Why should we keep the penny? The fate of the penny has been debated for years. With inflation on the rise, is it still worthwhile for the United States to continue minting pennies?

If you’re short on time, here’s a quick answer: Yes, we should keep the penny because it provides crucial rounding functionality to cash transactions, retains cultural and historical significance, and costs little for the Federal Reserve to produce.

In this article, we will analyze both sides of the penny debate in detail. We’ll overview the origins of the penny, its current production costs, and the common arguments around retaining or eliminating the coin.

We’ll also highlight unique considerations around pennies, like collectors, nonprofits, and the role of coin lobbyists in the decision-making process.

The Origins and History Behind the Penny

How the Penny Came to Be

The origins of the penny can be traced back to the early days of the United States. In 1786, the Founding Fathers of the country authorized a monetary system based on the dollar. The dollar was divided into 100 cents as the main subunit.

The first official one-cent coin, which later came to be known as the penny, was minted in 1793.

The word “cent” was derived from the Latin word “centum” meaning 100, while the word “penny” has its origins in medieval England where coins of small denominations were minted from silver. Over time, as the intrinsic value of coins decreased, cheaper metals like copper and zinc came into use.

The early American pennies were made of pure copper and were much larger compared to today’s pennies. In 1857, the penny shrank in size but was still made of copper. Pennies have since gone through several redesigns and metal compositions, but they continue to retain their status as the lowest denomination coin of United States currency.

Key Events in Penny History

  • In 1793 – The first cent was minted from the new Philadelphia Mint.
  • In 1859 – The Indian Head Cent designed by James Longacre was issued.
  • In 1864 – Due to copper shortages during the Civil War, the bronze Indian Head cent was issued.
  • In 1909 – The Lincoln Wheat Cent was introduced to commemorate Abraham Lincoln’s 100th birthday. This iconic “penny” design is still used today after over 100 years.
  • In 1943 – Steel planchets temporarily replaced copper due to World War II which led to a gray colored penny often called “steelies.”
  • In 1962 – The composition was changed to 95% copper and 5% zinc instead of the previous bronze alloy.
  • In 1983 – The composition changed again to 97.5% zinc with a copper plating. This has been the current metal composition since then.

So while the design and metal mixtures have evolved over the years, the penny has been an integral part of American currency for over 200 years! It will be interesting to see if it continues to adapt to future changes or keeps up its staying power.

The Costs of Producing Pennies

Minting Expenses Breakdown

The costs of producing pennies have escalated over the years. According to the U.S. Mint’s most recent annual report, it now costs over 2 cents to make one penny due to the rising prices of zinc and copper. Here’s a breakdown of the minting expenses:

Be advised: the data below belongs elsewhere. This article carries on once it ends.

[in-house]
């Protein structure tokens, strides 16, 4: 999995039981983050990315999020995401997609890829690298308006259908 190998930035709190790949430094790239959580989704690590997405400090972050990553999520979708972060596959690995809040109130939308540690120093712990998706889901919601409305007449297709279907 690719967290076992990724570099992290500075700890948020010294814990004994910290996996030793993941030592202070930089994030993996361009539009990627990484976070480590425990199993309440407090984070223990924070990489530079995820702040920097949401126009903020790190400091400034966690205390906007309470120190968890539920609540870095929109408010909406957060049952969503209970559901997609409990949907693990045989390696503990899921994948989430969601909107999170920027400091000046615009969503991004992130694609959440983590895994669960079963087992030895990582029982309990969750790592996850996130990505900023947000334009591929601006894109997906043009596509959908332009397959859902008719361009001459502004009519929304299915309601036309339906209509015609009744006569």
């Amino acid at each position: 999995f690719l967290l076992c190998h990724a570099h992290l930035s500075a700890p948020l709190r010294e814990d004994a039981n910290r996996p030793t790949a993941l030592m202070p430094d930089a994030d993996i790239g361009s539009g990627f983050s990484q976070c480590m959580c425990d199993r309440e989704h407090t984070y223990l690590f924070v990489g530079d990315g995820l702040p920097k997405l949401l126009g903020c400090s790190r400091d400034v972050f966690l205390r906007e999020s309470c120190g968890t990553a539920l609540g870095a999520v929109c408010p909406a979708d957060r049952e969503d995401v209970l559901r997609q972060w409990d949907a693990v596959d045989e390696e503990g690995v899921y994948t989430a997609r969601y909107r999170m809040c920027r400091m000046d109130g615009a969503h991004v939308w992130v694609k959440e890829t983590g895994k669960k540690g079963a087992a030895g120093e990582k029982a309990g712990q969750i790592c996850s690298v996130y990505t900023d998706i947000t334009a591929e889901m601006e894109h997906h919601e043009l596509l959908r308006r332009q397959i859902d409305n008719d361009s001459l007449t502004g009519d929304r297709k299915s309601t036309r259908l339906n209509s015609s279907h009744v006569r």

• Raw Materials – 1.9 cents per penny
  • Transportation – 0.11 cents per penny
  • Manufacturing – 0.18 cents per penny

In other words, the government spends almost twice as much to produce each penny than the penny’s actual face value. Given that the U.S. Mint produced over 7.4 billion pennies in 2021, the total loss just for minting pennies was estimated at $70 million.

Comparisons to Other Denominations

Comparatively, the production costs for other coins are significantly lower:

Denomination Unit Cost to Produce
Penny 2 cents
Nickel 8.52 cents
Dime 3.65 cents
Quarter 7.42 cents

While the quarter has a higher minting price tag than the dime, it remains significantly lower than the cost to manufacture a penny.

Some economists argue that pennies should be eliminated since they cost almost twice their face value to produce and are cumbersome to use. However, others counter that eliminating the penny could lead to small inflationary effects on the economy.

The debate continues on whether the pros outweigh the cons when it comes to keeping the penny.

The Case for Eliminating Pennies

Inconvenient and Impractical

Pennies take up space, weigh down pockets and purses, and cause general annoyance in daily transactions. Studies show that 58% of people see pennies as a nuisance. Carrying substantial amounts of pennies is inconvenient compared to folding paper bills.

Pennies also slow down cash transactions, with people fumbling to locate them. This collectively costs billions in lost productivity. There are better uses for the space pennies take up, like holding more convenient change or paper bills.

Costs Outweigh Benefits for Taxpayers

It costs approximately  2 cents to produce one penny due to the rising costs of zinc and copper. This leads to an estimated annual loss of $100 million to taxpayers. The raw materials in pennies alone are not worth the trouble of keeping them in circulation.

Transaction costs also outweigh the penny’s 1-cent face value. Pennies do enable getting exact change, but multiple studies show rounding for cash payments does not disproportionately affect any particular group.

At least 50 other countries have successfully phased out low-denomination coins already.

Environmental Impact of Zinc Mining

The zinc mining required to supply pennies poses environmental hazards. Mining zinc releases sulfur dioxide leading to acid rain contamination. Extracting metals also requires large amounts of energy and water resources. Old pennies in landfills can lead seep toxic compounds into groundwater.

Recycling pennies is energy intensive as well. Studies show metal mining tailings may contain dangerous levels of radioactive elements. Eliminating pennies would curb these impacts and set an example for smarter resource usage.